I was catching up in my commonplace this week and came upon this passage from Gilead about one of my favorite words to overuse...
"In writing this, I notice that it costs me not to use certain words more than I ought to. I am thinking about the word "just." I almost wish I could have written that the sun just shone and the tree just glistened, and the water just poured out of it and the girl just laughed--when it's used that way it does indicate a stress on the word that follows it, and also a particular pitch of the voice. People talk that way when they want to call attention to a think existing in excess of itself, so to speak, a sort of purity of lavishness, at any rate something ordinary in kind but exceptional in degree. So it seems to me in the moment. There is something real signified by the word "just" that proper language won't acknowledge. I regret that I must deprive myself of it. It takes half the point out of telling the story."
-- from Marilynne Robinson's Gilead
Besides being a lovely reflection on the simple beauties of life and a careful consideration of the craft of writing, it reminded me of another passage I read this week with the kids in Madam How and Lady Why, which was both extraordinarily funny and wise:
"What is that coming down the hill?
"Oh, only some chalk-carts.
"Only some chalk-carts? It seems to me that these chalk-carts are the very things we want; that if we follow them far enough--I do not mean with our feet along the public road, but with our thoughts along a road which, I am sorry to say, the public do not yet know much about--we shall come to a cave, and understand how a cave is made. Meanwhile, do not be in a hurry to say, 'Only a chalk-cart,' or only a mouse, or only a dead leaf. Chalk-carts, like mice, and dead leaves, and most other matters in the universe are very curious and odd things in the eyes of wise and reasonable people. Whenever I hear young men saying 'only' this and 'only' that, I begin to suspect them of belonging, not to the noble army of sages--much less to the most noble army of martyrs,--but to the ignoble army of noodles, who think nothing interesting or important but dinners, and balls, and races, and back-biting their neighbours; and I should be sorry to see you enlisting in that regiment when you grow up. But think--are not chalk-carts very odd and curious things? I think they are. To my mind, it is a curious question how men ever thought of inventing wheels; and, again, when they first thought of it. It is a curious question, too, how men ever found out that they could make horses work for them, and so began to tame them, instead of eating them, and a curious question (which I think we shall never get answered) when the first horse-tamer lived, and in what country. And a very curious, and, to me, a beautiful sight it is, to see those two noble horses obeying that little boy, whom they could kill with a single kick."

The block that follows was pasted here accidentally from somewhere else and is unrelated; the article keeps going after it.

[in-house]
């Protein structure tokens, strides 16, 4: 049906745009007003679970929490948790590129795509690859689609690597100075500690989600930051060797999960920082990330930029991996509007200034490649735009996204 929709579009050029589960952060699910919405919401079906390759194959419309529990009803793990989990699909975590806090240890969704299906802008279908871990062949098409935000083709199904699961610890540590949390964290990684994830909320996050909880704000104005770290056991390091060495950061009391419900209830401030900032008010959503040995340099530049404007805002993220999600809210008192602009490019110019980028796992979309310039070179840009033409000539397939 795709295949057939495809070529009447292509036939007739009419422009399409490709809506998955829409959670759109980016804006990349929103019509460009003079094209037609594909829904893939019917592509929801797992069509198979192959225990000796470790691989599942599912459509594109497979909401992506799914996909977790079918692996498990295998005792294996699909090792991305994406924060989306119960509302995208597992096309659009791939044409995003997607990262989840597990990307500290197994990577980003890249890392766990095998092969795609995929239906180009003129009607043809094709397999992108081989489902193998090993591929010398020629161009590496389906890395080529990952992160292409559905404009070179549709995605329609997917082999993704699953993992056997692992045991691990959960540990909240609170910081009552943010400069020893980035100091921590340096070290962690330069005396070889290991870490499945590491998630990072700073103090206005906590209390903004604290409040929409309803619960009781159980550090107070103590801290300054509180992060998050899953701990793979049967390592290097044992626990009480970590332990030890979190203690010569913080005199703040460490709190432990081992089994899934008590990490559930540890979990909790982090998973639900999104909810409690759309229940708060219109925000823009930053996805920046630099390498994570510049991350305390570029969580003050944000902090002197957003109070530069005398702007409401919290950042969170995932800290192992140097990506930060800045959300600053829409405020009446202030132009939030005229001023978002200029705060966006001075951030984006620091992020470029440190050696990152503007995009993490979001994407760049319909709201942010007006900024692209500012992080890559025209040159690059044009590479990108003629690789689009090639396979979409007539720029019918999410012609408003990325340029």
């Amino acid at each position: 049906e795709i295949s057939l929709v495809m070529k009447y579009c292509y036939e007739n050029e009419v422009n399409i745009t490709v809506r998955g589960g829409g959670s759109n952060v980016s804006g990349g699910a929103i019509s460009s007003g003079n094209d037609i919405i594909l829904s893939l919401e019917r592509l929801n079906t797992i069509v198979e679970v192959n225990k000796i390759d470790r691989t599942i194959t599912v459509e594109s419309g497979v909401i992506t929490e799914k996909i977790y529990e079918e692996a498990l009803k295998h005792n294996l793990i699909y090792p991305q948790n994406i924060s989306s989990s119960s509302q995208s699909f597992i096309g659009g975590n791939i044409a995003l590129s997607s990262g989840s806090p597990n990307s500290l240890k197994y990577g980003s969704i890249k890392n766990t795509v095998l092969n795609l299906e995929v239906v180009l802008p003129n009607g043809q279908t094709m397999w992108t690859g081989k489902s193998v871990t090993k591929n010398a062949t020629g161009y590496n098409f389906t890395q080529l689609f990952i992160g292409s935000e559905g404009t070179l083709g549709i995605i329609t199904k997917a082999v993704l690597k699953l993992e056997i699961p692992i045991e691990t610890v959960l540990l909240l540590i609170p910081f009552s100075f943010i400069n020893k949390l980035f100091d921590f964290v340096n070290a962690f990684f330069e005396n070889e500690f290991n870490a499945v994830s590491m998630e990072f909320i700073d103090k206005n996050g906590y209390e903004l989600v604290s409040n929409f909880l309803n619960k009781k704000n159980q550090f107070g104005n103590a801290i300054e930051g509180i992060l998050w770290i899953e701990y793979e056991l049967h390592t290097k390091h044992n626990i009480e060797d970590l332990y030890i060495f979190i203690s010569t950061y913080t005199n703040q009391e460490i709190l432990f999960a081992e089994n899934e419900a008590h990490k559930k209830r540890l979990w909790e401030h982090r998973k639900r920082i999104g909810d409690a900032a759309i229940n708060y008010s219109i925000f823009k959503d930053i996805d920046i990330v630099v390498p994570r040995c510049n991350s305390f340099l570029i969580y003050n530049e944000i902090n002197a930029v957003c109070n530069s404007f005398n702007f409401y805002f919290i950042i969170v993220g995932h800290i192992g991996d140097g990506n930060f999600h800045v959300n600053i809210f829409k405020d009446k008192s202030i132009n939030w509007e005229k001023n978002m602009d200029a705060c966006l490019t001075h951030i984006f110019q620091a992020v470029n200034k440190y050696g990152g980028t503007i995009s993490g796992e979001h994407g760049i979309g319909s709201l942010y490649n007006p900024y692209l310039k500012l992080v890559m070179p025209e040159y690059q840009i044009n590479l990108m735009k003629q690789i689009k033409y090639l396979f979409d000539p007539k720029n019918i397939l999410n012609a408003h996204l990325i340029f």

-- from Kinglsey's Madam How and Lady Why
Obviously, these two selections are talking about different things: one refers to a word that emphasizes the words around it (until it gets overused and loses its effect) and the other refers to a word which de-emphasizes. Similarly, though, these examples speak to the power of a single simple word to heighten or minimize a point. They both speak to the importance of language.
What struck me, however, was that only and just can mean both the same thing and the exact opposite: "Only a chalk-cart" and "just a chalk-cart" mean the same thing. But in the Gilead-ic (can that be a word?) sense, just works in another way entirely.
I'm not going anywhere special with this except to say that reading multiple books at once forges all these small, unexpected connections. I never thought my fourth grader's earth science text and my Lenten novel would have anything in common!
And I certainly never thought my fourth grader's earth science text would get me thinking about minute linguistic distinctions. But it did, partly because it's a living book and has that capacity, and partly because when you are a literature-lover, you can't help but pull out the literary bits to fawn over. That's part of the Science of Relations too. :)
I'll be taking a break from posting for the Triduum, so I wish you a blessed time and will be back here on the blog next week! (In the meantime, you can probably find me sharing snippets of Holy Week and Easter on Instagram. ;))